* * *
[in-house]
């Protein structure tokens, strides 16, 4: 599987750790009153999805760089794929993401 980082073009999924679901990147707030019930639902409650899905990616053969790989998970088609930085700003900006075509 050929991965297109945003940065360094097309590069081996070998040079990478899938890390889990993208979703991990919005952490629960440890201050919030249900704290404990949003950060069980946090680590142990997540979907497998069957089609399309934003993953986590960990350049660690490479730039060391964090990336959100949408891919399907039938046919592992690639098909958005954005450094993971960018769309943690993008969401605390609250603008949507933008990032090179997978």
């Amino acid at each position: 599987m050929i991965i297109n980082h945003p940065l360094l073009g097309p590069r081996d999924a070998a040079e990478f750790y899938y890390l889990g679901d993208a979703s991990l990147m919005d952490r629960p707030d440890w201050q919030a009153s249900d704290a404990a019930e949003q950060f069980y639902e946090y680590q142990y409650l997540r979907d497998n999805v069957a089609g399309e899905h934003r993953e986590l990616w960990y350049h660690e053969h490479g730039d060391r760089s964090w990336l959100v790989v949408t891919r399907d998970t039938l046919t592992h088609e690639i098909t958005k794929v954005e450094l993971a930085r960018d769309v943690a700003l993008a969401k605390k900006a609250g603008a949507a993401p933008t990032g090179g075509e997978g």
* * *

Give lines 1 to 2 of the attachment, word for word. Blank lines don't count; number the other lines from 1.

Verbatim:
[in-house]
């Protein structure tokens, strides 16, 4: 599987750790009153999805760089794929993401 980082073009999924679901990147707030019930639902409650899905990616053969790989998970088609930085700003900006075509 050929991965297109945003940065360094097309590069081996070998040079990478899938890390889990993208979703991990919005952490629960440890201050919030249900704290404990949003950060069980946090680590142990997540979907497998069957089609399309934003993953986590960990350049660690490479730039060391964090990336959100949408891919399907039938046919592992690639098909958005954005450094993971960018769309943690993008969401605390609250603008949507933008990032090179997978």